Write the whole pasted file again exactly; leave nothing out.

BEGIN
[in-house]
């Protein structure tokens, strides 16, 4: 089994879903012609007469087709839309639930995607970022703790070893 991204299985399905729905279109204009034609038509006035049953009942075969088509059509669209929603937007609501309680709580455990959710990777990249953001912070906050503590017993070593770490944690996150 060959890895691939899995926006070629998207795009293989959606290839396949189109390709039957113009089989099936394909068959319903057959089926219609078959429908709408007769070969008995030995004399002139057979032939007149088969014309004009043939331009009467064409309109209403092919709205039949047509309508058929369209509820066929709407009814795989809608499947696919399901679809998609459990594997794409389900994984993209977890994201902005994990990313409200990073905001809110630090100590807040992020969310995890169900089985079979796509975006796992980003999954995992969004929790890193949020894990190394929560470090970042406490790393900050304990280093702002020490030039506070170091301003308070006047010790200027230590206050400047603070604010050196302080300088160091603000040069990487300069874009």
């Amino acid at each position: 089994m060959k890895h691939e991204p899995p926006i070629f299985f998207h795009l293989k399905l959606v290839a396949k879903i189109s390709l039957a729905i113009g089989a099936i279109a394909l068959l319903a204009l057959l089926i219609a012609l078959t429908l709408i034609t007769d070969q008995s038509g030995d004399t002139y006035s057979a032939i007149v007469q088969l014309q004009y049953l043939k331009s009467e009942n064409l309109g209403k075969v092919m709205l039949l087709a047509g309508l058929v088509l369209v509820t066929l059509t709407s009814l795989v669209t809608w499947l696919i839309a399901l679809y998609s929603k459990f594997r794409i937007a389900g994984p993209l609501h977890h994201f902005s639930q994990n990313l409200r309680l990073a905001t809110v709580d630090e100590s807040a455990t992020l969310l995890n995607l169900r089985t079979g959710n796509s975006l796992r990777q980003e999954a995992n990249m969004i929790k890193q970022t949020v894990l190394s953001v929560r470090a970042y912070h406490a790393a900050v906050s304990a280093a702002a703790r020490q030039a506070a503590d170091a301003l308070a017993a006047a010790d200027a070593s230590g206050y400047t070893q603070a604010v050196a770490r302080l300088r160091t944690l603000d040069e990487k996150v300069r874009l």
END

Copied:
[in-house]
């Protein structure tokens, strides 16, 4: 089994879903012609007469087709839309639930995607970022703790070893 991204299985399905729905279109204009034609038509006035049953009942075969088509059509669209929603937007609501309680709580455990959710990777990249953001912070906050503590017993070593770490944690996150 060959890895691939899995926006070629998207795009293989959606290839396949189109390709039957113009089989099936394909068959319903057959089926219609078959429908709408007769070969008995030995004399002139057979032939007149088969014309004009043939331009009467064409309109209403092919709205039949047509309508058929369209509820066929709407009814795989809608499947696919399901679809998609459990594997794409389900994984993209977890994201902005994990990313409200990073905001809110630090100590807040992020969310995890169900089985079979796509975006796992980003999954995992969004929790890193949020894990190394929560470090970042406490790393900050304990280093702002020490030039506070170091301003308070006047010790200027230590206050400047603070604010050196302080300088160091603000040069990487300069874009």
């Amino acid at each position: 089994m060959k890895h691939e991204p899995p926006i070629f299985f998207h795009l293989k399905l959606v290839a396949k879903i189109s390709l039957a729905i113009g089989a099936i279109a394909l068959l319903a204009l057959l089926i219609a012609l078959t429908l709408i034609t007769d070969q008995s038509g030995d004399t002139y006035s057979a032939i007149v007469q088969l014309q004009y049953l043939k331009s009467e009942n064409l309109g209403k075969v092919m709205l039949l087709a047509g309508l058929v088509l369209v509820t066929l059509t709407s009814l795989v669209t809608w499947l696919i839309a399901l679809y998609s929603k459990f594997r794409i937007a389900g994984p993209l609501h977890h994201f902005s639930q994990n990313l409200r309680l990073a905001t809110v709580d630090e100590s807040a455990t992020l969310l995890n995607l169900r089985t079979g959710n796509s975006l796992r990777q980003e999954a995992n990249m969004i929790k890193q970022t949020v894990l190394s953001v929560r470090a970042y912070h406490a790393a900050v906050s304990a280093a702002a703790r020490q030039a506070a503590d170091a301003l308070a017993a006047a010790d200027a070593s230590g206050y400047t070893q603070a604010v050196a770490r302080l300088r160091t944690l603000d040069e990487k996150v300069r874009l």